EVANGELISM AND THE GREAT COMMISSION: THINK AGAIN!
William Andrew Dillard
Parson to Person
Ask any person who has been an active member of a Baptist Church for any extended period of time to define the Great Commission. He/she will tell you right away that it is the marching orders of the New Testament Church to preach the gospel in all the world: to make disciples, to baptize them, and to teach them the commandments of Christ Jesus, citing Matthew 28:18-20 as a proof text. That answer, accepted as correct by most all Baptists, and a lot of non-Baptists, too, begs amplification.
First, consideration must be given to the realities of the religious scene of these latter days. Modern times are filled with religion whose worth is based not on origin, doctrine, and dedication to the Bible, but on numbers of participants, and dollars in the church coffers. It is a criteria of worth spelling disaster. The ingredients so necessary to bring both to a state evoking carnal swooning, succeeds in producing a religious country club out of what once was a church of the Lord Jesus Christ. Its purpose is shifted mainly to providing an exclusive comfort zone for its members; having a form of godliness, but denying the power thereof.
One of the ways this comes about is in redefining biblical terms to fit a more modern, humanistic mindset. Take the terms “evangelism,” and “disciples” as examples.
“Evangelism,” is a Greek word transliterated into English. It literally translates to “Good News” in English. It is the word that gives us “gospel” which is a term that has evolved in English from “Good news,” or “Good story.”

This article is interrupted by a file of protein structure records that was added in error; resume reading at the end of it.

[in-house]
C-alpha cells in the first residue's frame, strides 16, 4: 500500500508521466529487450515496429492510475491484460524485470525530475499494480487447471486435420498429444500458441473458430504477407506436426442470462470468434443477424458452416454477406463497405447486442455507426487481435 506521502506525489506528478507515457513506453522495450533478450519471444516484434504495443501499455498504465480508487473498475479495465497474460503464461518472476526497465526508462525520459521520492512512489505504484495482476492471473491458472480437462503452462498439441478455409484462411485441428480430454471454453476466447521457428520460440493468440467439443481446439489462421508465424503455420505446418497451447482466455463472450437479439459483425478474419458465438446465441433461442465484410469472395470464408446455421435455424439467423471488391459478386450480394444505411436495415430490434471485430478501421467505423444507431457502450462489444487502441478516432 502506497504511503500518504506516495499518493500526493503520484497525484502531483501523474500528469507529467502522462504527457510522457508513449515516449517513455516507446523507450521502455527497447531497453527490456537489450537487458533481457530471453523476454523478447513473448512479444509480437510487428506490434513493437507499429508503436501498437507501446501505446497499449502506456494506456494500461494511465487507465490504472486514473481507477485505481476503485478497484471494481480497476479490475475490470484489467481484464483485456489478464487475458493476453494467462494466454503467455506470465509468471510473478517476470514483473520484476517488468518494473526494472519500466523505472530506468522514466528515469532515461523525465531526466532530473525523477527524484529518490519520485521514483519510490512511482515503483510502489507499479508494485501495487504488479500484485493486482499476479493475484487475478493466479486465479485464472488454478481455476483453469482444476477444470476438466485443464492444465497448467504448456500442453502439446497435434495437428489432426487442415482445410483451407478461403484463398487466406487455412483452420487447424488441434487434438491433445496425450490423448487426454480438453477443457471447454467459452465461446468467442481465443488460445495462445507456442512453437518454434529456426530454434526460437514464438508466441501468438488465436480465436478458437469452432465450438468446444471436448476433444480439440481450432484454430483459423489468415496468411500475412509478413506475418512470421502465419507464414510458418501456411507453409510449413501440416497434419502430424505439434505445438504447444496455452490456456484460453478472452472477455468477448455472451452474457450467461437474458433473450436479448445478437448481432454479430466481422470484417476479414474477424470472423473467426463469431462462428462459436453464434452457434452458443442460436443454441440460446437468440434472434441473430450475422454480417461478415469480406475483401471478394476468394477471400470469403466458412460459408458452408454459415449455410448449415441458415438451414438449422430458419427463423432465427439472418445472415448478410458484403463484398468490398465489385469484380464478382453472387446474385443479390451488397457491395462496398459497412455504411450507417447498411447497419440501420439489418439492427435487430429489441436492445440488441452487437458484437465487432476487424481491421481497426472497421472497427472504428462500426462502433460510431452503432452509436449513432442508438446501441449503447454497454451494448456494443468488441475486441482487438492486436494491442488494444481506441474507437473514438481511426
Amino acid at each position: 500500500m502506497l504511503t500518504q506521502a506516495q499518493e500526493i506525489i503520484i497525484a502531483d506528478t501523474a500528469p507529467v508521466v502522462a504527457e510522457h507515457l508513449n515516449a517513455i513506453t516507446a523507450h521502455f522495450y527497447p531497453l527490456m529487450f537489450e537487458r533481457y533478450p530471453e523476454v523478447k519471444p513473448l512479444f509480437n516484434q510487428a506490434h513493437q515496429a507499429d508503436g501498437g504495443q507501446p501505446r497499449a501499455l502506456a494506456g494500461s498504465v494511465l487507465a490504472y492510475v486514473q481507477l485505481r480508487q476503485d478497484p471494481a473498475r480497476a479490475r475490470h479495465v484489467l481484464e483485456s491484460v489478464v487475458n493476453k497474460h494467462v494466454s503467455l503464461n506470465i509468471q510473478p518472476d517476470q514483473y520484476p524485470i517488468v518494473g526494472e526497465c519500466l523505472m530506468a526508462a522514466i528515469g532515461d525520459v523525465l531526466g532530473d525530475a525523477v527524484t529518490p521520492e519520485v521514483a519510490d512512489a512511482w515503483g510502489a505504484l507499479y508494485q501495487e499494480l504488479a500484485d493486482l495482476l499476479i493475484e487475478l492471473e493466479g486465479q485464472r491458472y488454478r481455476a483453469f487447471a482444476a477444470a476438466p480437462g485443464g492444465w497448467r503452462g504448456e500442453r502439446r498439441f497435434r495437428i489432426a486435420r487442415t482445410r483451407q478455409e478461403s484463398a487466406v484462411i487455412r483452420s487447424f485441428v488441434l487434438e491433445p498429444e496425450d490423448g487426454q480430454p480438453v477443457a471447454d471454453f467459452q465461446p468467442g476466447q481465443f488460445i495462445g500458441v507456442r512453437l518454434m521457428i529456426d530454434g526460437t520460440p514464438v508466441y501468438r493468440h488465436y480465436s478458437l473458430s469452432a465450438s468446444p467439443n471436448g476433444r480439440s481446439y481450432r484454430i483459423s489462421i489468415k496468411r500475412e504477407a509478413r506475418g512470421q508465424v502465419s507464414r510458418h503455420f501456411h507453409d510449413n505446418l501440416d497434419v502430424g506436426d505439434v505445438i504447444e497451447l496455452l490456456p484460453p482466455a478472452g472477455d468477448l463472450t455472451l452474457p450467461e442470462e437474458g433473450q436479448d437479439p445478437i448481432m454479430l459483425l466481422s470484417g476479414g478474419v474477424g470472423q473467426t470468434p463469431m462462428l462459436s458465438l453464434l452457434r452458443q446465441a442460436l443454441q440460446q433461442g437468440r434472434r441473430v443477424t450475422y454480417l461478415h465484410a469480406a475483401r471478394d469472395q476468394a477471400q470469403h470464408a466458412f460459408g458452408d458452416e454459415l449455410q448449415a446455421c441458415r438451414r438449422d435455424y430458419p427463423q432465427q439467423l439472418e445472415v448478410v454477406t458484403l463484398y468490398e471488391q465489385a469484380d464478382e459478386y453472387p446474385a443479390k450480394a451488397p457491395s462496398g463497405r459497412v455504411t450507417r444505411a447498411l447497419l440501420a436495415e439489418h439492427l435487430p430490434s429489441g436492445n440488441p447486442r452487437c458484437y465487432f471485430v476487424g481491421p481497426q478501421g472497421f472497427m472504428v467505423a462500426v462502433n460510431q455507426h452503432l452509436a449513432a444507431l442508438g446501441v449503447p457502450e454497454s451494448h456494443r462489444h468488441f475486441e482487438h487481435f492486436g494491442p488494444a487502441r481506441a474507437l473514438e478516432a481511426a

The term “Disciple” comes from the Old English and Old French languages, and it designates a learner. The term in the New Testament is a translation of the Greek work “Mathetes,” designating one who is increasing in knowledge, being informed; to learn by use and practice. (common Greek lexicons).
It should be obvious by now that the burden of this article is to underscore a vast difference in the term “Disciple” as in the Great Commission in Matthew 28:18-20, et, al. to the way it is commonly employed in modern religion.
The terms “Evangelism,” and “Soul-winning,” are accepted as the home run of disciple making rather than first base.
To be sure, one may be born from above in a moment of time, being bathed in repentance from sin, and faith in Christ Jesus, but that alone does not a disciple make, even though being a disciple of Jesus is predicated upon it.
It takes time, patience, and a lot of good, sound teaching to make a disciple. Such are the ones who continue in the Word, and will perpetuate to the next generation the faith once delivered to the saints.
Blessed indeed is the church that is heavily involved in making eternal disciples rather than in erecting temples that decay.